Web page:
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Man-made Promise or Natural Desert?

With all the hype surrounding the new documentary “Where the Yellowstone Goes” (presented by FSC affiliate Trout Headwaters), we got to thinking about water scarcity issues facing the American West.  After all, headlines like “Arizona Counties Under Water Restrictions,” “Tomato Shortages Blamed on Drought,” and “Cattle Deaths Caused by Lack of Water” have become a fixture in the news media.

Environmental activists and many communities are attempting to address these concerns by encouraging farmers to sell their water rights, often for much more than the market value of the crops they would have grown.  Rather than being used to irrigate water-intensive crops, the water is instead sent to needy cities or simply allowed to run its natural course, supporting aquatic habitats in the process.  In essence, such programs serve as a windfall not only for the landowners, but also for the aquatic habitats that have long suffered from water shortages.

Seems like a no-brainer, right?  Unfortunately, it’s not that simple.  Though the landowners come out ahead with minimal effort on their part, the communities that live or die by agriculture see their incomes cut off when farmers let their lands lie fallow.  For example, according to an illuminating New York Times article, there are only 450 farmers in California’s Imperial Valley but half the jobs held by the 174,000 residents are tied to agriculture.  When farmers stop producing, the local economy withers.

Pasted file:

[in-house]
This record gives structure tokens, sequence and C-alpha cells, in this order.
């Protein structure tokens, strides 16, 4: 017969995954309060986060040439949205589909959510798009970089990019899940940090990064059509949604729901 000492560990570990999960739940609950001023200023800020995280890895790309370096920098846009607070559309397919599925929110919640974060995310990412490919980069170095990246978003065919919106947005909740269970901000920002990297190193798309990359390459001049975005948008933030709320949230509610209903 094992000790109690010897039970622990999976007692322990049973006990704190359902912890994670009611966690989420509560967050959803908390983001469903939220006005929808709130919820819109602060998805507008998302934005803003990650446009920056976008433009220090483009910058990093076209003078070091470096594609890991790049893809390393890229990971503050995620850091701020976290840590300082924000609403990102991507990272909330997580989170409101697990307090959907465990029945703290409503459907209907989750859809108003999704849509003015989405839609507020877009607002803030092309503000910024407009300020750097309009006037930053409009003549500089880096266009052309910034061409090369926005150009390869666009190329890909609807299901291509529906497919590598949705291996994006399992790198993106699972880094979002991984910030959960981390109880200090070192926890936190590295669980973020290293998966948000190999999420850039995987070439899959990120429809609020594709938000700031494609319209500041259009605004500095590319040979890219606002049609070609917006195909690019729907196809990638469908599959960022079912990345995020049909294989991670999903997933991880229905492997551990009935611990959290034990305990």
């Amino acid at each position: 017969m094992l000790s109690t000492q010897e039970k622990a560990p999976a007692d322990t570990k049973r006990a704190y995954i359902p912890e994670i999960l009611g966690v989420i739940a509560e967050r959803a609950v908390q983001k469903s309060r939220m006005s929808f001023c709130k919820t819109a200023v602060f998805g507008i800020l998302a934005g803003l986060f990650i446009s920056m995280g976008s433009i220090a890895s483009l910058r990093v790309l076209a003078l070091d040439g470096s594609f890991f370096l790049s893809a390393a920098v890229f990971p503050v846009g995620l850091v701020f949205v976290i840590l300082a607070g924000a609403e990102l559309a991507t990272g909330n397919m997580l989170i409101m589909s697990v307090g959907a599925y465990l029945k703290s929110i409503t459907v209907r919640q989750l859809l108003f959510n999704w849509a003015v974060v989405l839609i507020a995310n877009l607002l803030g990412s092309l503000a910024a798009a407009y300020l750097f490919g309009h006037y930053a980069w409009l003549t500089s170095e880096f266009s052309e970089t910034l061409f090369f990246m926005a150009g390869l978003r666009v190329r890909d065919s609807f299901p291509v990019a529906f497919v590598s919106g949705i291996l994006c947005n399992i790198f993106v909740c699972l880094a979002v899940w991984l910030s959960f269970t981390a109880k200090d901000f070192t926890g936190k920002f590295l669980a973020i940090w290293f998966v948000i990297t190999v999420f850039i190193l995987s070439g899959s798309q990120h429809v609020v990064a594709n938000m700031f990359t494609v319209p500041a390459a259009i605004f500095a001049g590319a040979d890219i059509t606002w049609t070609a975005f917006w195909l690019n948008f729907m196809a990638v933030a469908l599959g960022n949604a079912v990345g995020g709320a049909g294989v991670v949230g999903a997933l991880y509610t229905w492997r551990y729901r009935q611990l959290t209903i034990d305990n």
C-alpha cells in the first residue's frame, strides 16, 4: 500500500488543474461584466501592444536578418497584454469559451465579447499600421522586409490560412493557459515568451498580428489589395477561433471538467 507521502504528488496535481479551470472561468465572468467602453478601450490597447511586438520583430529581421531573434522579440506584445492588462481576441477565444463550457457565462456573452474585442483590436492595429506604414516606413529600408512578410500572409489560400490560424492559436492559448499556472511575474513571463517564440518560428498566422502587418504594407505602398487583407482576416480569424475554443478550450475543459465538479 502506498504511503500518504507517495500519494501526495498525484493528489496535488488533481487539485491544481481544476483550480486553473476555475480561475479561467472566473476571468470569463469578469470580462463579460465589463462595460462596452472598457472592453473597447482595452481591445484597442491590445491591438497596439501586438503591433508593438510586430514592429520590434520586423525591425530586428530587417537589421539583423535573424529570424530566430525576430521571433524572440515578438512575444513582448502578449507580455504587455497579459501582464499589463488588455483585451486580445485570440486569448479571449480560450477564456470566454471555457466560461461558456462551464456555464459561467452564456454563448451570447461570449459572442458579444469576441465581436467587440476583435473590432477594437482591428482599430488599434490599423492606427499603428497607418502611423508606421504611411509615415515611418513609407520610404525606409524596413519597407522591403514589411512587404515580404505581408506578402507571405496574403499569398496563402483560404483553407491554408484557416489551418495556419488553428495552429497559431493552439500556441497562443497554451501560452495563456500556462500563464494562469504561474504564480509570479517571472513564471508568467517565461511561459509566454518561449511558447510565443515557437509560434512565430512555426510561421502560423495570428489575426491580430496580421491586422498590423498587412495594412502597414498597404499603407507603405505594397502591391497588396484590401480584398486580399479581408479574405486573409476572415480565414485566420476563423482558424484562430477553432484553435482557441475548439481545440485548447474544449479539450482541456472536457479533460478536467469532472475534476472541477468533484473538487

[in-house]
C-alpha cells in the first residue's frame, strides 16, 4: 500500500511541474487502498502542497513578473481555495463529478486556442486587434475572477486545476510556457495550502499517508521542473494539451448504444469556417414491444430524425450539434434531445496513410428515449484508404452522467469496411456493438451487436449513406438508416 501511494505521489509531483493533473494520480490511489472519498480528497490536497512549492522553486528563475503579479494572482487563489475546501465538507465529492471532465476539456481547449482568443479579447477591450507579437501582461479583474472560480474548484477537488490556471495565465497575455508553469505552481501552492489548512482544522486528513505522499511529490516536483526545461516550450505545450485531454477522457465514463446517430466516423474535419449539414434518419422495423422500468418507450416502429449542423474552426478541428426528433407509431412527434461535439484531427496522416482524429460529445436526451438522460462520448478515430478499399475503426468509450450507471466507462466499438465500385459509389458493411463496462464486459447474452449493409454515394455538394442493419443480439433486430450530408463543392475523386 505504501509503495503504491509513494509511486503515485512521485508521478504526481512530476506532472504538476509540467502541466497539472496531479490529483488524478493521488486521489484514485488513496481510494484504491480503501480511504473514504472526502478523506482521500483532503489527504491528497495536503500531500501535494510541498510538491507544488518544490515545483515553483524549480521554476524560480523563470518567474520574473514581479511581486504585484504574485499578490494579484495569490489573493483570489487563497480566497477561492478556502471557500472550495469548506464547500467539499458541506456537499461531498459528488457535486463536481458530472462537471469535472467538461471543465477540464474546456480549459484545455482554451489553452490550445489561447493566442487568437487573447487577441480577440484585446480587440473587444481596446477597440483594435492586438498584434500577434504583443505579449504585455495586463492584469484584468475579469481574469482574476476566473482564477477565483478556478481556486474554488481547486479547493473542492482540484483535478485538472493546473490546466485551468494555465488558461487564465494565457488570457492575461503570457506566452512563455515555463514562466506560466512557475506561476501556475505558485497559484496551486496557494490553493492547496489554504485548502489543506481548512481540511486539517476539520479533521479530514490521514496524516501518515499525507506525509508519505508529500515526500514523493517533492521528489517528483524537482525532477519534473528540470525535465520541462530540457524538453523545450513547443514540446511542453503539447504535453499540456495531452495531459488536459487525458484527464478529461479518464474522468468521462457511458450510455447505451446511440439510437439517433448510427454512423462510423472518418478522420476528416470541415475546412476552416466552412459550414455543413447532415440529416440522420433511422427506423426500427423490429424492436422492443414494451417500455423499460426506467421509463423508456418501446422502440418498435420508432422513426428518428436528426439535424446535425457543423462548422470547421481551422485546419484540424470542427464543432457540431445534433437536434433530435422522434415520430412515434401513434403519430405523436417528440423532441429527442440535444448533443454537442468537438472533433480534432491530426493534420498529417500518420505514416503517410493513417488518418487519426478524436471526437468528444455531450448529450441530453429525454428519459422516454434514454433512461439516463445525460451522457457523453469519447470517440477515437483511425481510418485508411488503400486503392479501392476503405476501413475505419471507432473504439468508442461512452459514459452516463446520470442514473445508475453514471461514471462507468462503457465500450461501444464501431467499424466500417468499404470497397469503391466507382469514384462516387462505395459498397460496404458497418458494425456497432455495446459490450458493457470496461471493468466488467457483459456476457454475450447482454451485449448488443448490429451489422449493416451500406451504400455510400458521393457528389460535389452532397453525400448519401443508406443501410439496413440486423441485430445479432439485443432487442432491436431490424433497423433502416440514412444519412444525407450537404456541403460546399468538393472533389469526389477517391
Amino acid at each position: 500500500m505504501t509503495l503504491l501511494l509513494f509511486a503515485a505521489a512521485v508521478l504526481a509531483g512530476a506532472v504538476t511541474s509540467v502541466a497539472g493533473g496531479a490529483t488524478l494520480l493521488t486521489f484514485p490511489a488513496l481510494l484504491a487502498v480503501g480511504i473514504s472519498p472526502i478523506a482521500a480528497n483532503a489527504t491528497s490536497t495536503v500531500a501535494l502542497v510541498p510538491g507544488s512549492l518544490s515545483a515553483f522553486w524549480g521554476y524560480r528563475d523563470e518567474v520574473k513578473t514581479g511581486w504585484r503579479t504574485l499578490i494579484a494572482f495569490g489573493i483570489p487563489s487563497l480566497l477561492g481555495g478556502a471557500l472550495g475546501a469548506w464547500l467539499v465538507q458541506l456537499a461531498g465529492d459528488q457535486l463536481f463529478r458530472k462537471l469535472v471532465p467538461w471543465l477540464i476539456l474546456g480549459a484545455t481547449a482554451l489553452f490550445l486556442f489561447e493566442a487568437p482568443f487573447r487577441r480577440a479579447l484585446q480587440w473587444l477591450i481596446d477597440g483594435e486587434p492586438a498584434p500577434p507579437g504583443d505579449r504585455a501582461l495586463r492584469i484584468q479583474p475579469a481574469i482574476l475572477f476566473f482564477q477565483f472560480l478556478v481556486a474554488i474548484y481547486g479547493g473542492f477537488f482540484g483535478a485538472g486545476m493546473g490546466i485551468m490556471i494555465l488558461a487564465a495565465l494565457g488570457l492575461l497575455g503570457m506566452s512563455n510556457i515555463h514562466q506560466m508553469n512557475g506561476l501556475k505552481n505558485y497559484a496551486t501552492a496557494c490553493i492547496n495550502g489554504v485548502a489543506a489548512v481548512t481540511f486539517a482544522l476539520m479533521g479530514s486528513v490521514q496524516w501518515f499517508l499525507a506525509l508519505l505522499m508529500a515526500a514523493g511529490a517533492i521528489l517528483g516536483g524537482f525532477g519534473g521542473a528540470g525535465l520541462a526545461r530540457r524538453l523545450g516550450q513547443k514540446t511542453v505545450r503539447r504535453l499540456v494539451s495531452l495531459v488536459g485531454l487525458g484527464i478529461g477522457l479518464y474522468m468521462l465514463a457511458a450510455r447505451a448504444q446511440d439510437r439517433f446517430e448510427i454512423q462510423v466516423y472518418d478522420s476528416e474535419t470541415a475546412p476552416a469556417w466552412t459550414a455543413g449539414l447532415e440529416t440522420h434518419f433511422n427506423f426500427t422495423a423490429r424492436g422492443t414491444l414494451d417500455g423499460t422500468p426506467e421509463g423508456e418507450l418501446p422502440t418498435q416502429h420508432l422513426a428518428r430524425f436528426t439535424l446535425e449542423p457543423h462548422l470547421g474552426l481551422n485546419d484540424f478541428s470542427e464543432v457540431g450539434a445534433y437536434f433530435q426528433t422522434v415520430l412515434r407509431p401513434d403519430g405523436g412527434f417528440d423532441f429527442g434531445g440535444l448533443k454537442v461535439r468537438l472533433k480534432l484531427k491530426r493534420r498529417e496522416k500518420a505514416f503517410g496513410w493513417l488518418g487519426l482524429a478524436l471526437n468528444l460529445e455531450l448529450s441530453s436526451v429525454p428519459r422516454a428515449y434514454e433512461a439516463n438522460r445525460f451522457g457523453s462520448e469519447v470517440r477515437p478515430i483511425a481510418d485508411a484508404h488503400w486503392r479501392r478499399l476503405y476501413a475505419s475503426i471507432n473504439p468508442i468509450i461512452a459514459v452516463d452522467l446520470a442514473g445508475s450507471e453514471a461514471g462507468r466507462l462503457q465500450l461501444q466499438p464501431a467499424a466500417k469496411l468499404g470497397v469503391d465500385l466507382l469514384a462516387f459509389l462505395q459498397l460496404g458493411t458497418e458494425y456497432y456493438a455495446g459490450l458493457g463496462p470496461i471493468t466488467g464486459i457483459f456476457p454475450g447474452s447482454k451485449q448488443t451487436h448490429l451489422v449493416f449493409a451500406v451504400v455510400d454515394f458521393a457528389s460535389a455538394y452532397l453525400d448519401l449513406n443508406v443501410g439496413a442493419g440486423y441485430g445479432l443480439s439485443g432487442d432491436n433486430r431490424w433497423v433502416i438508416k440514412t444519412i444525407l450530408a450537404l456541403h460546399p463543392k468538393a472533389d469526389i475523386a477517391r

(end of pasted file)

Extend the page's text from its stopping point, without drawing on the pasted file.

Many argue, convincingly, that these communities never should have been established in the first place since the land can’t naturally support them without the use of man-made infrastructure.  However, many of these communities have been there for over a century and could result in the large-scale displacement of people if the agricultural operations that supported them were shuttered.

Luckily, while these philosophical debates are had, there are many things we can do to protect the water supply without drastically changing how we use it in the meantime.  For example, by daylighting streams (bringing them out of underground pipes and up to the surface), landowners can not only promote more natural flows, they can also promote the permeation of the water into underground aquifers, which protects stream flows during periods of low rainfall.  By planting vegetation on the edges of streams, landowners can also reduce erosion while also increasing natural filtration of the water.  Another benefit of both of these actions is the promotion of aquatic species, which can result in better fishing!

We would love to hear from you to get your ideas on how to balance protecting our valuable aquifers while also protecting the communities that rely on them.

(By bringing this piped stream back to the surface, Trout Headwaters restored this dry, barren land to a lush paradise. The end result of Trout Headwater’s daylighting effort.  Stunning difference, eh?)

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